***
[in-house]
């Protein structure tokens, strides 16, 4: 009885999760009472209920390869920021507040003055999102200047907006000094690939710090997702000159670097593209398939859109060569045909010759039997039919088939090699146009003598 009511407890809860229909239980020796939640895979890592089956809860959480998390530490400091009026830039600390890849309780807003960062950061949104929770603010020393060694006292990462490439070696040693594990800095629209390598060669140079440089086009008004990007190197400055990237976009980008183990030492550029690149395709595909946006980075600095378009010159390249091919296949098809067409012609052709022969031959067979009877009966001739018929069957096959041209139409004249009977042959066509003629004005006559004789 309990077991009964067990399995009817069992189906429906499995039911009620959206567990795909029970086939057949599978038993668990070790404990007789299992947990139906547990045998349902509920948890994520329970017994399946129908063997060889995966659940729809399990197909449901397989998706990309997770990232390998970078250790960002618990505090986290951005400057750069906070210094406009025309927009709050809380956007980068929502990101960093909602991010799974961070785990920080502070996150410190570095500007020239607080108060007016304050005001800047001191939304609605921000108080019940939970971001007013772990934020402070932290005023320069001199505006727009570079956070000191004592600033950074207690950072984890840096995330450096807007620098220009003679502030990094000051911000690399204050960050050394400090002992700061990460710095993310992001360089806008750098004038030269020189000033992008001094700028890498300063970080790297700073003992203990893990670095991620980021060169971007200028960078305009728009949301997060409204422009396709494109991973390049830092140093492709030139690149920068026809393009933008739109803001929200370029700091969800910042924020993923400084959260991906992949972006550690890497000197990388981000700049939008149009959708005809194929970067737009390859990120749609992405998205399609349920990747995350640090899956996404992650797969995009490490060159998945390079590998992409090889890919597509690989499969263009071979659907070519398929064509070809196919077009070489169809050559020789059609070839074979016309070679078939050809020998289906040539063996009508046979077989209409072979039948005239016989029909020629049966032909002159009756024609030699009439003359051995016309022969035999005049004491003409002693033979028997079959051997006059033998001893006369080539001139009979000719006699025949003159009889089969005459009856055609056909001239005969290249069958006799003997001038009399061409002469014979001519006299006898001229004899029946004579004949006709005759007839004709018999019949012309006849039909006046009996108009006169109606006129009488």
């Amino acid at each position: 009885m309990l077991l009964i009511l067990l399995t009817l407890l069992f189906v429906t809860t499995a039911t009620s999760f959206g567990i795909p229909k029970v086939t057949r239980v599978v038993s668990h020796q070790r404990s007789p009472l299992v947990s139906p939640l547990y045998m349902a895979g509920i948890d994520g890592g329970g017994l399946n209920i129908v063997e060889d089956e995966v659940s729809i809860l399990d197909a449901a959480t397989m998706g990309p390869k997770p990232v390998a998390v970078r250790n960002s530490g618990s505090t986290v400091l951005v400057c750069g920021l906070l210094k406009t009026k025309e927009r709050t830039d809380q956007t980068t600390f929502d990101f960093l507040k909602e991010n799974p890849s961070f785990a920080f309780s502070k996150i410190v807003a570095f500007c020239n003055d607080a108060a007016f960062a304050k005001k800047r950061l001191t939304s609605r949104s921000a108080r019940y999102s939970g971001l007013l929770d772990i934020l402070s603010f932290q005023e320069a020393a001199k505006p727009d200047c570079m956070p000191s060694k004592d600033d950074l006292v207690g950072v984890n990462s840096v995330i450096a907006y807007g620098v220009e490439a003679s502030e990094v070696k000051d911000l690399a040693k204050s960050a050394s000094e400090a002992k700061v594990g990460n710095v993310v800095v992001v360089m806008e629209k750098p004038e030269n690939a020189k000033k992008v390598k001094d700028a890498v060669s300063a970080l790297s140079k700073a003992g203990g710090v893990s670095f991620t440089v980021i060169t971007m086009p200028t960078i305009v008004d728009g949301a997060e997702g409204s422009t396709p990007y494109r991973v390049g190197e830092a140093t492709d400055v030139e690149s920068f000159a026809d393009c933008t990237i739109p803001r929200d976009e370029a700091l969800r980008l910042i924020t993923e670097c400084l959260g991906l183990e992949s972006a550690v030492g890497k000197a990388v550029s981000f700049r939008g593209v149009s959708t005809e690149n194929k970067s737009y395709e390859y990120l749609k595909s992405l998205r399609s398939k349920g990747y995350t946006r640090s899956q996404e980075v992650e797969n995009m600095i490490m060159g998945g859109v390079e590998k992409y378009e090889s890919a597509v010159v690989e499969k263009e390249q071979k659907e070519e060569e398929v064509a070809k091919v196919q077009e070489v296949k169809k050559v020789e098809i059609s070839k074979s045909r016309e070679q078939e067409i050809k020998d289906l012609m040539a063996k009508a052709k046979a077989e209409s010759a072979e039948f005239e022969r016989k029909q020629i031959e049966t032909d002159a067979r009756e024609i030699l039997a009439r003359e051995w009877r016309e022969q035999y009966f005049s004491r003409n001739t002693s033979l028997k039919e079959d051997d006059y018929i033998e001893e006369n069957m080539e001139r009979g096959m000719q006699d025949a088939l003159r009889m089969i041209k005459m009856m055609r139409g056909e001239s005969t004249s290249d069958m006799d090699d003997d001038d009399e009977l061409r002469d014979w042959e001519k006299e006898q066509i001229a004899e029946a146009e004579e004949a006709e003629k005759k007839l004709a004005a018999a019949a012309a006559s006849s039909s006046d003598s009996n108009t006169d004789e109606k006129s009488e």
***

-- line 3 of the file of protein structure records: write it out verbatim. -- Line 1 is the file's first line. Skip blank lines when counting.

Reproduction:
């Amino acid at each position: 009885m309990l077991l009964i009511l067990l399995t009817l407890l069992f189906v429906t809860t499995a039911t009620s999760f959206g567990i795909p229909k029970v086939t057949r239980v599978v038993s668990h020796q070790r404990s007789p009472l299992v947990s139906p939640l547990y045998m349902a895979g509920i948890d994520g890592g329970g017994l399946n209920i129908v063997e060889d089956e995966v659940s729809i809860l399990d197909a449901a959480t397989m998706g990309p390869k997770p990232v390998a998390v970078r250790n960002s530490g618990s505090t986290v400091l951005v400057c750069g920021l906070l210094k406009t009026k025309e927009r709050t830039d809380q956007t980068t600390f929502d990101f960093l507040k909602e991010n799974p890849s961070f785990a920080f309780s502070k996150i410190v807003a570095f500007c020239n003055d607080a108060a007016f960062a304050k005001k800047r950061l001191t939304s609605r949104s921000a108080r019940y999102s939970g971001l007013l929770d772990i934020l402070s603010f932290q005023e320069a020393a001199k505006p727009d200047c570079m956070p000191s060694k004592d600033d950074l006292v207690g950072v984890n990462s840096v995330i450096a907006y807007g620098v220009e490439a003679s502030e990094v070696k000051d911000l690399a040693k204050s960050a050394s000094e400090a002992k700061v594990g990460n710095v993310v800095v992001v360089m806008e629209k750098p004038e030269n690939a020189k000033k992008v390598k001094d700028a890498v060669s300063a970080l790297s140079k700073a003992g203990g710090v893990s670095f991620t440089v980021i060169t971007m086009p200028t960078i305009v008004d728009g949301a997060e997702g409204s422009t396709p990007y494109r991973v390049g190197e830092a140093t492709d400055v030139e690149s920068f000159a026809d393009c933008t990237i739109p803001r929200d976009e370029a700091l969800r980008l910042i924020t993923e670097c400084l959260g991906l183990e992949s972006a550690v030492g890497k000197a990388v550029s981000f700049r939008g593209v149009s959708t005809e690149n194929k970067s737009y395709e390859y990120l749609k595909s992405l998205r399609s398939k349920g990747y995350t946006r640090s899956q996404e980075v992650e797969n995009m600095i490490m060159g998945g859109v390079e590998k992409y378009e090889s890919a597509v010159v690989e499969k263009e390249q071979k659907e070519e060569e398929v064509a070809k091919v196919q077009e070489v296949k169809k050559v020789e098809i059609s070839k074979s045909r016309e070679q078939e067409i050809k020998d289906l012609m040539a063996k009508a052709k046979a077989e209409s010759a072979e039948f005239e022969r016989k029909q020629i031959e049966t032909d002159a067979r009756e024609i030699l039997a009439r003359e051995w009877r016309e022969q035999y009966f005049s004491r003409n001739t002693s033979l028997k039919e079959d051997d006059y018929i033998e001893e006369n069957m080539e001139r009979g096959m000719q006699d025949a088939l003159r009889m089969i041209k005459m009856m055609r139409g056909e001239s005969t004249s290249d069958m006799d090699d003997d001038d009399e009977l061409r002469d014979w042959e001519k006299e006898q066509i001229a004899e029946a146009e004579e004949a006709e003629k005759k007839l004709a004005a018999a019949a012309a006559s006849s039909s006046d003598s009996n108009t006169d004789e109606k006129s009488e």